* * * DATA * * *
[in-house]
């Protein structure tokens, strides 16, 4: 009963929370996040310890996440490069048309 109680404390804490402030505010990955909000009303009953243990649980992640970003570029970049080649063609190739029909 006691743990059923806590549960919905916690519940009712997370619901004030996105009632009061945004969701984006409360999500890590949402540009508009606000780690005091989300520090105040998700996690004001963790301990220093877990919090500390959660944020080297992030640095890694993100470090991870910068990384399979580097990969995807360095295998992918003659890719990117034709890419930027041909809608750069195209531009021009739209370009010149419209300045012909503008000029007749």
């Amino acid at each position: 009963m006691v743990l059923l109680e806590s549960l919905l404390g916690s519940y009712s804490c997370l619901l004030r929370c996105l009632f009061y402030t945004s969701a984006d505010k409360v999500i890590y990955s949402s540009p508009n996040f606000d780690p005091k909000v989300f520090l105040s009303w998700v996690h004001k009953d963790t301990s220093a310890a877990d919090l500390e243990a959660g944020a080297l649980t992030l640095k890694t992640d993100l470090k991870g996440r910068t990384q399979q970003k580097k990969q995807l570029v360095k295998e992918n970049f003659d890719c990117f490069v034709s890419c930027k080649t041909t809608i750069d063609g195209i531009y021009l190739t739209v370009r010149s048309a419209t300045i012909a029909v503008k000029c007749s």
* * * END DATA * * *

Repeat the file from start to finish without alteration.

[in-house]
């Protein structure tokens, strides 16, 4: 009963929370996040310890996440490069048309 109680404390804490402030505010990955909000009303009953243990649980992640970003570029970049080649063609190739029909 006691743990059923806590549960919905916690519940009712997370619901004030996105009632009061945004969701984006409360999500890590949402540009508009606000780690005091989300520090105040998700996690004001963790301990220093877990919090500390959660944020080297992030640095890694993100470090991870910068990384399979580097990969995807360095295998992918003659890719990117034709890419930027041909809608750069195209531009021009739209370009010149419209300045012909503008000029007749």
């Amino acid at each position: 009963m006691v743990l059923l109680e806590s549960l919905l404390g916690s519940y009712s804490c997370l619901l004030r929370c996105l009632f009061y402030t945004s969701a984006d505010k409360v999500i890590y990955s949402s540009p508009n996040f606000d780690p005091k909000v989300f520090l105040s009303w998700v996690h004001k009953d963790t301990s220093a310890a877990d919090l500390e243990a959660g944020a080297l649980t992030l640095k890694t992640d993100l470090k991870g996440r910068t990384q399979q970003k580097k990969q995807l570029v360095k295998e992918n970049f003659d890719c990117f490069v034709s890419c930027k080649t041909t809608i750069d063609g195209i531009y021009l190739t739209v370009r010149s048309a419209t300045i012909a029909v503008k000029c007749s």